Of parasites

Up here in the High Doganate, we are reactionaries, not squishy “conservatives.” True, there is only one of us up here, but I speak for the majority. The number of politicians we trust is even smaller. We don’t think there is a political solution, to anything.

There are, however, better and worse, among the unacceptables, and that is why we came to heartily endorse that Trump fellow: the least political among major politicians. But let us not get carried away. His political outlook is rife with unexamined progressive notions. His conservatism is itself rather modest. It is something that he has been acquiring, and it will take him at least five more electoral cycles to possess. He might be ready for office in 2040, as a compromise candidate with the squishies of the Left. At his present pace, I don’t think he can hope to become a genuine reactionary until about anno 2200, and by then he may not even be running for office.

Meanwhile, to his credit, he has served as a fat bludgeon against the vilest beasts in the rest of his trade. For how can one look upon such lowlife as Biden, or Harris, or Schumer, or Pelosi, without acknowledging their moral stench? Compared to them, Trump is a holy innocent, doing only what he thinks right and necessary.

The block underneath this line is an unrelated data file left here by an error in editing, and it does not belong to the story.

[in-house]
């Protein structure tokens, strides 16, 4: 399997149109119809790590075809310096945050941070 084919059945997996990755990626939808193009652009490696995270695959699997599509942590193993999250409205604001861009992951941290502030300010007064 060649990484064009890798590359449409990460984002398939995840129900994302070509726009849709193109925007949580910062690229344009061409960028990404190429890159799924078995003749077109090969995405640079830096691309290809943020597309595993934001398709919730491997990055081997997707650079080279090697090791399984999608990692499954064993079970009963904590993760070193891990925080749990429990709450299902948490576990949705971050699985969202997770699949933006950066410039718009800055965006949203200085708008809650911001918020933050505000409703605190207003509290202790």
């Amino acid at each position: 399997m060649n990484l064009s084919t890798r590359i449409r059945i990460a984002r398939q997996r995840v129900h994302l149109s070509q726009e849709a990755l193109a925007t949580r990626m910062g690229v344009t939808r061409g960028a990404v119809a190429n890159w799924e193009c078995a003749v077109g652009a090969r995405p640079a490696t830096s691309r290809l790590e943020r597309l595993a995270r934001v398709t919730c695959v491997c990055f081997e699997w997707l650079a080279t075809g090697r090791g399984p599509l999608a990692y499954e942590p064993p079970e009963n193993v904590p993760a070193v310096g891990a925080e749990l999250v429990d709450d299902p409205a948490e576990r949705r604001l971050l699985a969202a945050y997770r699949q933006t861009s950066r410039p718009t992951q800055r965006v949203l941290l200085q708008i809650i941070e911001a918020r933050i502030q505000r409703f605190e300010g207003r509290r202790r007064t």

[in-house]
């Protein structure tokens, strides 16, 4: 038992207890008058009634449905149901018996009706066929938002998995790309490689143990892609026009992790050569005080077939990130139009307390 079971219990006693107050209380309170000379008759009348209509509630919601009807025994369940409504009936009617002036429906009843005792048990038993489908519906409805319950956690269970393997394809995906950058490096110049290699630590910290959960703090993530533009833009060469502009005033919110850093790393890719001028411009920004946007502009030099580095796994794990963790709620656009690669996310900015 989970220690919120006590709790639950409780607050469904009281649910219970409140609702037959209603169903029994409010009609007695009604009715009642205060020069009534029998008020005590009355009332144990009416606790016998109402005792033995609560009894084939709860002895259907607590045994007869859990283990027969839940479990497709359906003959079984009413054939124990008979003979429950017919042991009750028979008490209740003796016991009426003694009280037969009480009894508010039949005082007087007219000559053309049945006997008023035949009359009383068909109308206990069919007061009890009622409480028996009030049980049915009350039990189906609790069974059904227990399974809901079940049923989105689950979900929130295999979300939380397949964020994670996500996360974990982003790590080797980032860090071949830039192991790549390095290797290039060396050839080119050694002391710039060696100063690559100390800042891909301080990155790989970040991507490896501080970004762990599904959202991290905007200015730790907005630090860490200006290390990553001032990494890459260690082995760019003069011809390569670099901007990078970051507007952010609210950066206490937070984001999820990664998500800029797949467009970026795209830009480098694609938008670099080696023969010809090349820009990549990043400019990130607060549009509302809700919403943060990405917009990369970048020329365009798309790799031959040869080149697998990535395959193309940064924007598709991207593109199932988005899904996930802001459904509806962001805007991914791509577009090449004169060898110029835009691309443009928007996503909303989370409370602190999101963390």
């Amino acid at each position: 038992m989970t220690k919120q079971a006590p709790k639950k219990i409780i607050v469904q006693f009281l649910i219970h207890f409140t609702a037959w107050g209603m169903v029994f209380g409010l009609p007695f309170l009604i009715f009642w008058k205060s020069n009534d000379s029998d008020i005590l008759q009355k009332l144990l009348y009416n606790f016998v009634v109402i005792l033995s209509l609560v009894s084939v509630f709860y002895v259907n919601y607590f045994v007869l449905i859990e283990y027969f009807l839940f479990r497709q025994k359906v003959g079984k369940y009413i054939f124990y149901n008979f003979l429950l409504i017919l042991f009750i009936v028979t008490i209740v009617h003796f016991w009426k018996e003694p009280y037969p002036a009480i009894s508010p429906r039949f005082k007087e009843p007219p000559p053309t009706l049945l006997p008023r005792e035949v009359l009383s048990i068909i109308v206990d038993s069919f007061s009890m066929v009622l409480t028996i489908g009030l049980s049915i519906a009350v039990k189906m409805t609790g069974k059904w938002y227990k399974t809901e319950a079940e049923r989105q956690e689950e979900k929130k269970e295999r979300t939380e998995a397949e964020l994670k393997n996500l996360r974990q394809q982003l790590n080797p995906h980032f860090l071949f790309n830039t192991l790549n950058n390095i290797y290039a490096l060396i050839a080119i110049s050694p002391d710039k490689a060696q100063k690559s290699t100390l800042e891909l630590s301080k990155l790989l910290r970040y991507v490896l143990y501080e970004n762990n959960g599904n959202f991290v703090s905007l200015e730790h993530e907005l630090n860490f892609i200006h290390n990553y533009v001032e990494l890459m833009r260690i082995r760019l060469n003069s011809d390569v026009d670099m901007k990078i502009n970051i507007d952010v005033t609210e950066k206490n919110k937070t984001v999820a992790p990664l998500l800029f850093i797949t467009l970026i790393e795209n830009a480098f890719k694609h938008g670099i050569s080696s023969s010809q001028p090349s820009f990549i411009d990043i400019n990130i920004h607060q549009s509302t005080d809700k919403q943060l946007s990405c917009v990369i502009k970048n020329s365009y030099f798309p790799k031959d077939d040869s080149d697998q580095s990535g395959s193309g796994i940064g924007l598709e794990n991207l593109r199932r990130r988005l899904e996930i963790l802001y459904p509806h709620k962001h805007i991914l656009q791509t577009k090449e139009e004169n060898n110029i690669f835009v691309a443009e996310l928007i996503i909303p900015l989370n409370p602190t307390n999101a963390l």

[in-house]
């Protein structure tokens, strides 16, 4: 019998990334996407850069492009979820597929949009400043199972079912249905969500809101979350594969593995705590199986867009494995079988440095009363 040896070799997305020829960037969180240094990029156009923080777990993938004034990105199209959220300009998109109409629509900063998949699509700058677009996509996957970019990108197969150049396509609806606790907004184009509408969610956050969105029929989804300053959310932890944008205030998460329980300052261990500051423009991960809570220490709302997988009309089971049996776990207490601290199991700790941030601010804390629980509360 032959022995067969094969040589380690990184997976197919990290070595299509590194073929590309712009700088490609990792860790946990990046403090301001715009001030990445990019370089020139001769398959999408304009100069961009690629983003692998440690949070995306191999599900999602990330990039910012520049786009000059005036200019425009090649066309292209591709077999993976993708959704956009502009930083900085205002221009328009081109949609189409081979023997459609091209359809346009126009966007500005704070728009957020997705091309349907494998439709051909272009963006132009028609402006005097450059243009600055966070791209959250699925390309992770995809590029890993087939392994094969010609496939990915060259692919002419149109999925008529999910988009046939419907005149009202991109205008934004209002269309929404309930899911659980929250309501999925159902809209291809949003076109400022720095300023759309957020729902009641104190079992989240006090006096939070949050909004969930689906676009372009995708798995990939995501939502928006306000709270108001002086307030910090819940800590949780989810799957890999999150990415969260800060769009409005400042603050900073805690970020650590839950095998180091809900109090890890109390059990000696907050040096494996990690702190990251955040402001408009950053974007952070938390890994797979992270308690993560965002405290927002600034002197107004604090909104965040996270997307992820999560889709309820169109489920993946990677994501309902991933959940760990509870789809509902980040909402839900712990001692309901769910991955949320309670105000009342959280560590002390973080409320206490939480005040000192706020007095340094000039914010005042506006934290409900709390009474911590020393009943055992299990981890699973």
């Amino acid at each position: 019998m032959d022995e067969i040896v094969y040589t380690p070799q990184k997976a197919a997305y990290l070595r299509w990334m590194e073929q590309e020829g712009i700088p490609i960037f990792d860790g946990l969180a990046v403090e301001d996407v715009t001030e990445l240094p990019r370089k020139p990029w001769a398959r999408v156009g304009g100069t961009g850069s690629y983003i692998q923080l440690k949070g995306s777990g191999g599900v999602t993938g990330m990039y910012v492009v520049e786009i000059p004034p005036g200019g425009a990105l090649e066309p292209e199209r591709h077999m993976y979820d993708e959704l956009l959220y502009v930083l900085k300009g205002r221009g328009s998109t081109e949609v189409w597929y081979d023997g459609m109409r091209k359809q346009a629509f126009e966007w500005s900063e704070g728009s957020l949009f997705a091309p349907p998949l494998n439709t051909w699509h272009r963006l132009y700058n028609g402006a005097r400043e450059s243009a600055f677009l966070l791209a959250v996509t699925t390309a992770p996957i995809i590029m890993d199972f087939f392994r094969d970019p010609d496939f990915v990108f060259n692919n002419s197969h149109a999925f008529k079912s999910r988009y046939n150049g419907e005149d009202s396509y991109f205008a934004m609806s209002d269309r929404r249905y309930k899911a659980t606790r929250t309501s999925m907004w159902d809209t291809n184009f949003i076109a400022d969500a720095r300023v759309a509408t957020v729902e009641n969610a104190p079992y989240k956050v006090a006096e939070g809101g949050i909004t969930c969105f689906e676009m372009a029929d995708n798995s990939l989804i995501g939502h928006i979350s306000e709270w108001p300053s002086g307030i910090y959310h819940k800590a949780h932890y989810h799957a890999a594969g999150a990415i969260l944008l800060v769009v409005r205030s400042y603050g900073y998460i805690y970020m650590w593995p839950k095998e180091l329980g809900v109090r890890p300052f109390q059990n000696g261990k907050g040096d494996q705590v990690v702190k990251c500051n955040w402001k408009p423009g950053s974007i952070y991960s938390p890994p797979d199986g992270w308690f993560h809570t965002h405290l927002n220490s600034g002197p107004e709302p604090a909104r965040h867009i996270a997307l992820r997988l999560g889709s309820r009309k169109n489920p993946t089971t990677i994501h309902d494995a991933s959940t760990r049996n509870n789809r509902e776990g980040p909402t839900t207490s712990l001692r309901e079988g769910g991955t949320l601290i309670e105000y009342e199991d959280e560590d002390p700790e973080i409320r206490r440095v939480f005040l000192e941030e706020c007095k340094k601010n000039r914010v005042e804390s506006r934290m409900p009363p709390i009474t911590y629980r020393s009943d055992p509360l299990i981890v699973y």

But nature is not full of venomous snakes. Look deeper, through the microscope, and perceive a world of “fleas, flukes, and cuckoos,” as the naturalists say; of mites and tongue-worms who invade society’s very bronchial tubes; of Protozoa destroying the red corpuscles in our veins; flagellates dispersing into every organ; trypanosomes burrowing right into our bone marrow. Gentle reader cannot begin to enumerate the illegal immigrants, passing through our human walls; and as one of those naturalists said of the birds, they are “aviating zoological gardens.”

Which is not to be uncharitable. Parasites have to live, too, and even the greatest parasites have parasites on them, and within, descending through the great chain of being. What doesn’t kill you makes you stronger, said someone pretending to be Nietzsche, and my own family doctor (whenas I was a child), said we must learn to look at things from the parasites’ point of view. They’re just trying to get on in life, and if their behaviour results in their host’s death, they have rendered themselves homeless.

Indeed, this is the problem with the Batflu, so far as I can see. If it had really been contracted in a wet market, it would probably have been harmless, or at worst, perhaps killed a few diners, here and there. But being a human-created thing, from an American-sponsored laboratory in Wuhan, all bets were off. The researchers there are dedicated to enhancing viruses, for study. The Doctor Frankensteins are often the first victims, in their attempts to create new life.

Or, to be fair, the parasites are their first victims. No self-respecting parasite aspires to be a killer, like Governor Cuomo of New York. He didn’t actually intend to wipe out so many inhabitants of that state’s nursing homes. He was merely inattentive, except to the celebration of himself.

On the much smaller scale, most parasites are like this; except that they omit the political grandstanding. They are part of an ecosystem, and when they foolishly bring it down, they must look for a place in the revised one. It isn’t always easy to be a parasite. Have a thought for them.

As a reactionary this appeals to me — charity towards one’s worst enemies — even though many of them are appallingly squishy.